The role of SaaS in emergency communication

  • 11 Apr 2022
  • Kieran

The BCI has released its annual Emergency and Crisis Communications Report, which considers the overall crisis communications landscape and the adoption of specialist emergency communications solutions.

In recent years, one of the key themes of this report has been the emergence and increased usage of software-as-a-service (SaaS) solutions for crisis communications. As opposed to installed on-site solutions, these tools are centrally located and enable cross-device and cross-platform functionality. In a pandemic, which has seen many people begin to work from home more frequently, this feature has only become more important.

While this year has seen a slight cooling in the pace of growth of workplaces using SaaS tools for crisis communications (up to 74.2% from 74.1%) compared to previous years, more investment in new software solutions is expected in 2022. This reflects an overall trend which has seen SaaS solutions benefit from home working set-ups, as it can enable remote collaboration. Indeed, the proficiency of SaaS solutions in delivering effective tools outside of crisis communications for organizations is another benefit to those looking to use it for this purpose.

One of the advantages of using a SaaS solution for emergency communications is its relative speed. The report has found that 88.3% of organizations who use SaaS can activate their communications plan with 30 minutes, against 57.5% who use an on-site method. Looking at the situations where SaaS emergency communication solutions could be utilized for a business, for example notifying staff about a cyber-attack within the organization, speed is essential. This rises further in importance when we consider that 32.2% of respondents to the report said cyber security incidents had triggered their emergency or crisis communications plan within the last 12 months.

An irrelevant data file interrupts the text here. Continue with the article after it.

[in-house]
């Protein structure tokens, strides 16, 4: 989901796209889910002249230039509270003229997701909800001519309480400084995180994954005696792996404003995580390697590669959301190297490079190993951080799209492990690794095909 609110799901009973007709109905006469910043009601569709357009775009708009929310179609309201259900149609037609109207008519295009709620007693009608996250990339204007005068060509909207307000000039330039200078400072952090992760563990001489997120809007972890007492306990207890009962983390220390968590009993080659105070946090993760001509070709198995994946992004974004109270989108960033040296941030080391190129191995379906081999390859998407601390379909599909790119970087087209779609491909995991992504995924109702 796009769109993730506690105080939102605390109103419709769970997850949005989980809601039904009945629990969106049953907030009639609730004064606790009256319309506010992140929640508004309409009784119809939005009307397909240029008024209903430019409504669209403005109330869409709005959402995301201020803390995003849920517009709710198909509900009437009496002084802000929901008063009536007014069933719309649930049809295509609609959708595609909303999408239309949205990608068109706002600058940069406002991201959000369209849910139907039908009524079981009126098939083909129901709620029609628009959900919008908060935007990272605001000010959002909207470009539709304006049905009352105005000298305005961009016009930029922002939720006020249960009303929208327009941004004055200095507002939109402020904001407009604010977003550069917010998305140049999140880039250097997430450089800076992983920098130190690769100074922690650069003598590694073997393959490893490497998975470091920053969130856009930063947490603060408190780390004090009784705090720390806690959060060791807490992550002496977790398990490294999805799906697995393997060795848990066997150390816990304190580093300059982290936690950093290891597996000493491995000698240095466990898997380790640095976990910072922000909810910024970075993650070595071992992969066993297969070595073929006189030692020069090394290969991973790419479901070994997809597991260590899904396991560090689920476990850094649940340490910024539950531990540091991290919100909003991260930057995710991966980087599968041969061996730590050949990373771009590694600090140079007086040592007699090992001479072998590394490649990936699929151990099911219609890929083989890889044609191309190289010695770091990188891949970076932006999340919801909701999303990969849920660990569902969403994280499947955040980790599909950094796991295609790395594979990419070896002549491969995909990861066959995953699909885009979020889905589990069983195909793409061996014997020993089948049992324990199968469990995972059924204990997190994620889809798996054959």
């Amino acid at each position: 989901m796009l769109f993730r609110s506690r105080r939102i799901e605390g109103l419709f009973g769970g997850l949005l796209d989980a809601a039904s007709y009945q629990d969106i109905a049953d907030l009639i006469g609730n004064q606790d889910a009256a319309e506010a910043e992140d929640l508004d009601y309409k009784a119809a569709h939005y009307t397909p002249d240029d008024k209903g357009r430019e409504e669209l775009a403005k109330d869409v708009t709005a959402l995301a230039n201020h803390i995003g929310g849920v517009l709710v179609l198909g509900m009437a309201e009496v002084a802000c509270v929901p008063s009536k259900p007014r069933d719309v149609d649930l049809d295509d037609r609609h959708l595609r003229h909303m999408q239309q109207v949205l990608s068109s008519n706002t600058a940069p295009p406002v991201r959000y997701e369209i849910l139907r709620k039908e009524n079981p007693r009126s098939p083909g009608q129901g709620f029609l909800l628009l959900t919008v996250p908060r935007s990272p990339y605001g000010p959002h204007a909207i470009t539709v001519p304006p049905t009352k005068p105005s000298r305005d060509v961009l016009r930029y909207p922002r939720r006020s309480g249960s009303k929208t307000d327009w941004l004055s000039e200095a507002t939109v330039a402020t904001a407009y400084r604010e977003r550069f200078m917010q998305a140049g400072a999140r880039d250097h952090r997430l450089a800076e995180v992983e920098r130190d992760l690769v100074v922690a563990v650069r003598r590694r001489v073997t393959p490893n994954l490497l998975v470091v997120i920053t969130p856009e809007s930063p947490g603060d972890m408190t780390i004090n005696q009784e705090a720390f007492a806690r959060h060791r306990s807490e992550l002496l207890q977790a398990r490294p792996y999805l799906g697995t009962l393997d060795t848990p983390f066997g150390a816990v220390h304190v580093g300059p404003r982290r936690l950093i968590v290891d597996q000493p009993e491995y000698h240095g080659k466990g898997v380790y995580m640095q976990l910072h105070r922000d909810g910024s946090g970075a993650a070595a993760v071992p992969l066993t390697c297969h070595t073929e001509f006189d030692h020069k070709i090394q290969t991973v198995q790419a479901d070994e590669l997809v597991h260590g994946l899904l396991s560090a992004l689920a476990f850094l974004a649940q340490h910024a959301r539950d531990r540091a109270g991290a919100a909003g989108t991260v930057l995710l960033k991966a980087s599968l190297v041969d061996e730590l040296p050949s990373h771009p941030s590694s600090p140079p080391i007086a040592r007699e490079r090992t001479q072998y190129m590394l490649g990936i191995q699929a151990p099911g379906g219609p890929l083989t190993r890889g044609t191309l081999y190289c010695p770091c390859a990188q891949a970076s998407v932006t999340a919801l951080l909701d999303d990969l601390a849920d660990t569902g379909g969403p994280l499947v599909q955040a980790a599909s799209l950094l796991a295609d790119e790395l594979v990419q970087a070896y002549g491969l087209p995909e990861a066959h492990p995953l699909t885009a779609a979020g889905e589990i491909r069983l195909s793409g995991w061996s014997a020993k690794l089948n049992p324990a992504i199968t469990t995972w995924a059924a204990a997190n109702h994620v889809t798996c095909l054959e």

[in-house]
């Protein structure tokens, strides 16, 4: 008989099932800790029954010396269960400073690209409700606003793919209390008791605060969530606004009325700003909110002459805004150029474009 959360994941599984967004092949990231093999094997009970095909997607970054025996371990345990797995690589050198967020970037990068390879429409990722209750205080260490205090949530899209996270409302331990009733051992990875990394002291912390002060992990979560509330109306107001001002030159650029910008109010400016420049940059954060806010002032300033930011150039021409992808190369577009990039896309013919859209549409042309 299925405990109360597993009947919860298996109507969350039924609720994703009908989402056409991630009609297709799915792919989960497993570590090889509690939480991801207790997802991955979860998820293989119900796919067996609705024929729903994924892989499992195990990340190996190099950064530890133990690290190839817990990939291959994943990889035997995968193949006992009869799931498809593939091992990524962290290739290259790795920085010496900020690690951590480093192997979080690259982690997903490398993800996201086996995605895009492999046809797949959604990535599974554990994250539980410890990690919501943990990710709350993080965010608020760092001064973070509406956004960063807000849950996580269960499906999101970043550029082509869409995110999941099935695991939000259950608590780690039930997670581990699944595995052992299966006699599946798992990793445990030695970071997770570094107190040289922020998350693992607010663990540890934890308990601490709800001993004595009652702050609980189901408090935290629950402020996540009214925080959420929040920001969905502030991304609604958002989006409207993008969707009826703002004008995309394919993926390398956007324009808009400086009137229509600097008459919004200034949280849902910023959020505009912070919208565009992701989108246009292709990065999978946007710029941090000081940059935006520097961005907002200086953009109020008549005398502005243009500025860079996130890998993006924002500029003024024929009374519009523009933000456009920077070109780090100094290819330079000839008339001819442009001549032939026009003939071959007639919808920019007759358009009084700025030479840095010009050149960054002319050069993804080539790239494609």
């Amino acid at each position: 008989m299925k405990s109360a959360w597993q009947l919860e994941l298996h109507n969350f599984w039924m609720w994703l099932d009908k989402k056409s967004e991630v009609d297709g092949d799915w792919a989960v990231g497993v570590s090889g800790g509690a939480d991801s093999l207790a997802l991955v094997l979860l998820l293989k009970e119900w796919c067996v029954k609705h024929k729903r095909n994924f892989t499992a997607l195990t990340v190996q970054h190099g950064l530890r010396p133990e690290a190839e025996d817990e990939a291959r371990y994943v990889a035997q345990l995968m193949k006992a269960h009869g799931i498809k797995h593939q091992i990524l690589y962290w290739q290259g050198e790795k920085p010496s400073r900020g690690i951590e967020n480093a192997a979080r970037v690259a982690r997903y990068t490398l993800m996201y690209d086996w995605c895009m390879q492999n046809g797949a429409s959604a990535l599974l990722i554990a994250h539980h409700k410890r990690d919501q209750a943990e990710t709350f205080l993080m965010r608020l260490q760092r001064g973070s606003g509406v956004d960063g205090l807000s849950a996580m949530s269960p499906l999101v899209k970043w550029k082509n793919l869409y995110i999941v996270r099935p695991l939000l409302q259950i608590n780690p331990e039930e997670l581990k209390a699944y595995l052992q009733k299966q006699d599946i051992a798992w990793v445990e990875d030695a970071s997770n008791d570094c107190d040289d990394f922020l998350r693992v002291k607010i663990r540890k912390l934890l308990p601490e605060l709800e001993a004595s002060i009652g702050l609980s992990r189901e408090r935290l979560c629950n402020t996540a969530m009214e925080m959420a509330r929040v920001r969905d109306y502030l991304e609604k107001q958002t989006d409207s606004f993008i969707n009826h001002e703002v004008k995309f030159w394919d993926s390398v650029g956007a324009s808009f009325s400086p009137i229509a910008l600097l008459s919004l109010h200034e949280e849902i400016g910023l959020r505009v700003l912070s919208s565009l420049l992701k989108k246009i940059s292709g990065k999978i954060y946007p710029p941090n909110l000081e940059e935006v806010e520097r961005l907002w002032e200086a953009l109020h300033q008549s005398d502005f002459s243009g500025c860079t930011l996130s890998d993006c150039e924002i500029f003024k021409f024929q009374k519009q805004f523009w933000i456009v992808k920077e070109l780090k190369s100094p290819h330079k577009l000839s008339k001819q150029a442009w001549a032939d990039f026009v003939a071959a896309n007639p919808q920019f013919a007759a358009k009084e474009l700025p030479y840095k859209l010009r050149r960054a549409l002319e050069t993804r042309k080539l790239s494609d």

With SaaS, it is also possible to update the tool or introduce further security fixes and have them active across multiple devices almost immediately[1]. This of course improves the resiliency of the tool itself and enables the addition of further product developments for the user, thereby improving its flexibility compared to on-site alternatives.

One of the iterations of SaaS are mass communication tools designed to alert employees in large-scale organizations if a crisis or emergency occurs. As it is an external solution, it would remain available during a cyber-attack or if an extreme weather event had affected the on-site premises of an organization.

Tools such as this are a viable alternative to enterprise messaging apps, such as Microsoft Teams, where respondents say genuine emergency communications messages may be missed due to its overuse for other business-related tasks. Furthermore, BC managers were concerned about their organizations becoming too reliant on this application and the inevitable disruption it would cause if it was suddenly removed from operations due to an outage or cyber-attack.

Despite this, around 47.3% still use enterprise messenger services as the primary tool for communicating emergency situations. More troubling is the 20.1% who still use free messaging apps like WhatsApp, WeChat or Signal for this role – with this being a slight increase from the 19.1% seen in 2021. Solutions such as WhatsApp are viewed as a poor option for crisis communications due to security concerns and a lack of ability to audit the service.

Therefore, regardless of the cooling in SaaS usage in 2021 which is actually more reflective of the surge in usage during the previous year, there are positive signs which point to even more usage and investment in SaaS tools in the future. Indeed, it is a solution tailored to assist with many of the logistical and continuity threats present in hybrid or remote working practices.

Rachael Elliott, Head of Thought Leadership at the BCI, added: “SaaS solutions have moved from being the new innovation on the block to becoming the incumbent method that organizations use to communicate a crisis. Adoption does need to be handled with care, however, and those responsible for building emergency communications systems into organizations’ crisis response programmes need to ensure there is a back-up in place in the event of an internet outage, for example. Nevertheless, the advantage such solutions can bring to organizations in terms of speed of response, simplicity of cross-platform rollout and the ability to sync with other devices will likely see uptake continue to increase strongly over the mid- to long-term.”

For further information on emergency and crisis communications, please access the BCI’s full report on the subject.



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Kieran Matthews

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